Era change brings Y2K-like computer dilemma to Japan

Companies in Japan have a little more than six weeks to revamp their computer software to respond to the country’s first era change in the digital age when a new Emperor is enthroned on May 1.

The Ministry of Economy, Trade and Industry, or METI, is calling on companies to check where they use the Japanese calendar in their computer systems, modify necessary programs and carry out tests to detect potential problems.

Eras are how Japan defines its history, so drivers’ licenses, newspapers and a host of official documents use it to mark the years, with 2019 currently referred to as the “31st year of Heisei.”

The government will announce on April 1 the name of the new era, which will begin on May 1 in line with Crown Prince Naruhito’s accession to the throne.

According to the Information-Technology Promotion Agency, an independent administrative agency, systems using the current Heisei and other era names require program modifications.

Software and computer systems incompatible with the era change are expected to cause problems in placing or receiving orders online. Excel and other spreadsheet software may become unable to recognize the Japanese calendar.

METI expects companies to conduct not only in-house tests but also trials with their business partners, as unsupported external systems connected online could cause trouble.

On Thursday, the ministry said that 20 percent of companies surveyed have yet to check the use of the era-based Japanese calendar in their information systems.

In a joint seminar with Microsoft Japan Co. in Tokyo in February, the ministry urged companies to be well prepared for the era change.

“You have to be careful as information systems have greatly developed, increased in scale and become complicated, compared with the previous era name change in 1989,” a ministry official told some 200 participants in the seminar.

Microsoft Japan has started offering a program to update its Windows operating system and set up a special website to draw users’ attention to the era change and explain necessary procedures. The company is scheduled to provide programs compatible with the new era name in April.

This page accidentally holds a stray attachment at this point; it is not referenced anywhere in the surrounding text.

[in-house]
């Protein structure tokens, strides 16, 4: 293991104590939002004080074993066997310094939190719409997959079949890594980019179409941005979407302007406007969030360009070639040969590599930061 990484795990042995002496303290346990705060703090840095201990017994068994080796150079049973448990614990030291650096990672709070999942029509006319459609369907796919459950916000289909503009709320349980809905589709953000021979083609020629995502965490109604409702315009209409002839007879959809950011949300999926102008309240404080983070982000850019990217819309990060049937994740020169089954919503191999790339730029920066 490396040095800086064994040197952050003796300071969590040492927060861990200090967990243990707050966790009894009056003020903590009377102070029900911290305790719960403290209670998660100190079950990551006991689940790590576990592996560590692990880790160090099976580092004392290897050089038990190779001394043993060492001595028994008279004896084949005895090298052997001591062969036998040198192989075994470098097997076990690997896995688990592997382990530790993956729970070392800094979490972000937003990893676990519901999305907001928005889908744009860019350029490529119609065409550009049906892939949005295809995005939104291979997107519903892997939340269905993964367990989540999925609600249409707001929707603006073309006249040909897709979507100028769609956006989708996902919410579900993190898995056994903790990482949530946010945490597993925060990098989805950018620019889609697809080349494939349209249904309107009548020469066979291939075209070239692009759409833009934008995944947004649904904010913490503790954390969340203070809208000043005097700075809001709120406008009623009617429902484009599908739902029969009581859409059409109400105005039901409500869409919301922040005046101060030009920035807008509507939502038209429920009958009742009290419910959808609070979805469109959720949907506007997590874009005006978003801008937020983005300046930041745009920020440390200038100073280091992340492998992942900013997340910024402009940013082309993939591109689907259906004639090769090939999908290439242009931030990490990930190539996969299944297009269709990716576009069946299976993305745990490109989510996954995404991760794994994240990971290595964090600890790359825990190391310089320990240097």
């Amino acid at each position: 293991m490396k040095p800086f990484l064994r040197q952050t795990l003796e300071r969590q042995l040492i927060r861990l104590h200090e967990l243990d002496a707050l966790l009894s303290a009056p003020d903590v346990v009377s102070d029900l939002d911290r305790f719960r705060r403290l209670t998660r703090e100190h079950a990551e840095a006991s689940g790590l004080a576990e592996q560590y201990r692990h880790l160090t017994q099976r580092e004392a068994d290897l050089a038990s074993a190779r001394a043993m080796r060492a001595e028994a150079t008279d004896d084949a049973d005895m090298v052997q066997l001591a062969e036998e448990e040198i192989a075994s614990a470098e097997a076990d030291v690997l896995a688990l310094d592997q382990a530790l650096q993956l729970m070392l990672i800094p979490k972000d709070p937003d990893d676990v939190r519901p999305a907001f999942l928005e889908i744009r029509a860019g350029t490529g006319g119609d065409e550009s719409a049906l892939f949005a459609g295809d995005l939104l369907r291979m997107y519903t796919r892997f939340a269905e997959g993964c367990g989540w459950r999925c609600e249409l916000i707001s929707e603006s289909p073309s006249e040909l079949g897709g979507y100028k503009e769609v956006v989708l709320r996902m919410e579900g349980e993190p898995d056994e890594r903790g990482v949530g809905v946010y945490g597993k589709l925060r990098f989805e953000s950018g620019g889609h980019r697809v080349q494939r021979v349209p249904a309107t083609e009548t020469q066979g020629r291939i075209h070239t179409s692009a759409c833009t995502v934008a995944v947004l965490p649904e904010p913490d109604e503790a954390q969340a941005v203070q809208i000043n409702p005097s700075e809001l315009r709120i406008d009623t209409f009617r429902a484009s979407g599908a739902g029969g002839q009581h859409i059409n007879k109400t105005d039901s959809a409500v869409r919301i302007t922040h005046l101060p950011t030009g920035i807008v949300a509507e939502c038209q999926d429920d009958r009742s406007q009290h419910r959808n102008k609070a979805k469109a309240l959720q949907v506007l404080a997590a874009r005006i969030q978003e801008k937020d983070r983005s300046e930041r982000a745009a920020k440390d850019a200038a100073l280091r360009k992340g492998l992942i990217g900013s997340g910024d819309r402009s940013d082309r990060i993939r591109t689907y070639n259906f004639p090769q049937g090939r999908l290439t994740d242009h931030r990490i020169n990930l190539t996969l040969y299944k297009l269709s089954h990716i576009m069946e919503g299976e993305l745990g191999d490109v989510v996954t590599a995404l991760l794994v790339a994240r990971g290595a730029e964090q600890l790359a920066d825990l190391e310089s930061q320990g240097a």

“We want users to update programs anyway,” a Microsoft Japan official said.

The name of the new era is a closely guarded secret and will be formally announced April 1, kicking off the country’s first Imperial succession in more than three decades.

By a coincidence of timing and tradition, a character from the prime minister’s surname is being discussed as a contender to describe the new era.

“Peace” has been an enduring theme of era names over the centuries, with the current epoch dubbed Heisei, which can be translated as “achieving peace” and the prior one called Showa, or “enlightened harmony.” The first kanji character of Abe’s surname — an — connotes peace and stability.

Still, using the character in the era name could be politically awkward for Abe in tradition-conscious Japan, where the Emperor is viewed as above politics. Any appearance that Abe was capitalizing on the process to burnish his own legacy could raise questions about whether he was overstepping his bounds as he prepares to become Japan’s longest-serving prime minister in November.

The name is based on a concept proposed by the top spokesman for Abe’s government, Chief Cabinet Secretary Yoshihide Suga, and then reviewed by a panel of experts and the speakers of both houses of the Diet, which Abe’s party controls. The Cabinet gives final approval.